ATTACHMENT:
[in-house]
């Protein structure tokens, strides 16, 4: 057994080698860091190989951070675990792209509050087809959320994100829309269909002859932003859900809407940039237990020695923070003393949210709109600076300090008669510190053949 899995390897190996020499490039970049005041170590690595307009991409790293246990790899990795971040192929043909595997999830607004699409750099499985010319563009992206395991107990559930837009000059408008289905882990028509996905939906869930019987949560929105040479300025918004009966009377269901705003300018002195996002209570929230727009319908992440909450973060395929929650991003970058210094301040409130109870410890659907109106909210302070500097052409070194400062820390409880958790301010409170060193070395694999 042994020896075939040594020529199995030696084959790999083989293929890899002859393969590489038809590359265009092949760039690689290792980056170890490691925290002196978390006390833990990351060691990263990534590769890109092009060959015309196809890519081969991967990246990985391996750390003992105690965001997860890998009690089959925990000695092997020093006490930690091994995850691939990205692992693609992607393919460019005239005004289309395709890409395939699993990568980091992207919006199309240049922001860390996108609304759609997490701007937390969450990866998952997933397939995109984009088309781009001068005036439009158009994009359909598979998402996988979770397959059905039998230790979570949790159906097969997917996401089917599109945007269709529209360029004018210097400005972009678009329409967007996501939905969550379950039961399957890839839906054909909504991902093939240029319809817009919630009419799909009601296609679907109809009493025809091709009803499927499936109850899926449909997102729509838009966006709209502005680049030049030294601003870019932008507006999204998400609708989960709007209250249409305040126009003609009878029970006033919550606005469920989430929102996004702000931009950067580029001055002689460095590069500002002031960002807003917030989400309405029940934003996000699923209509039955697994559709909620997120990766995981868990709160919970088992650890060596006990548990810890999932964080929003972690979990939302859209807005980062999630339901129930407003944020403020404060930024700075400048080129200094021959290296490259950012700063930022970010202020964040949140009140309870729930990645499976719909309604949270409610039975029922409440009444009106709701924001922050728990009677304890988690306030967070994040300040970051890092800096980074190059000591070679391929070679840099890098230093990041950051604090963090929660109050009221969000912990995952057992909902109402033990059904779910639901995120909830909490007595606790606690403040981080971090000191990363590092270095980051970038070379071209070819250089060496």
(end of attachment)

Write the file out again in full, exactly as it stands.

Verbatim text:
[in-house]
């Protein structure tokens, strides 16, 4: 057994080698860091190989951070675990792209509050087809959320994100829309269909002859932003859900809407940039237990020695923070003393949210709109600076300090008669510190053949 899995390897190996020499490039970049005041170590690595307009991409790293246990790899990795971040192929043909595997999830607004699409750099499985010319563009992206395991107990559930837009000059408008289905882990028509996905939906869930019987949560929105040479300025918004009966009377269901705003300018002195996002209570929230727009319908992440909450973060395929929650991003970058210094301040409130109870410890659907109106909210302070500097052409070194400062820390409880958790301010409170060193070395694999 042994020896075939040594020529199995030696084959790999083989293929890899002859393969590489038809590359265009092949760039690689290792980056170890490691925290002196978390006390833990990351060691990263990534590769890109092009060959015309196809890519081969991967990246990985391996750390003992105690965001997860890998009690089959925990000695092997020093006490930690091994995850691939990205692992693609992607393919460019005239005004289309395709890409395939699993990568980091992207919006199309240049922001860390996108609304759609997490701007937390969450990866998952997933397939995109984009088309781009001068005036439009158009994009359909598979998402996988979770397959059905039998230790979570949790159906097969997917996401089917599109945007269709529209360029004018210097400005972009678009329409967007996501939905969550379950039961399957890839839906054909909504991902093939240029319809817009919630009419799909009601296609679907109809009493025809091709009803499927499936109850899926449909997102729509838009966006709209502005680049030049030294601003870019932008507006999204998400609708989960709007209250249409305040126009003609009878029970006033919550606005469920989430929102996004702000931009950067580029001055002689460095590069500002002031960002807003917030989400309405029940934003996000699923209509039955697994559709909620997120990766995981868990709160919970088992650890060596006990548990810890999932964080929003972690979990939302859209807005980062999630339901129930407003944020403020404060930024700075400048080129200094021959290296490259950012700063930022970010202020964040949140009140309870729930990645499976719909309604949270409610039975029922409440009444009106709701924001922050728990009677304890988690306030967070994040300040970051890092800096980074190059000591070679391929070679840099890098230093990041950051604090963090929660109050009221969000912990995952057992909902109402033990059904779910639901995120909830909490007595606790606690403040981080971090000191990363590092270095980051970038070379071209070819250089060496």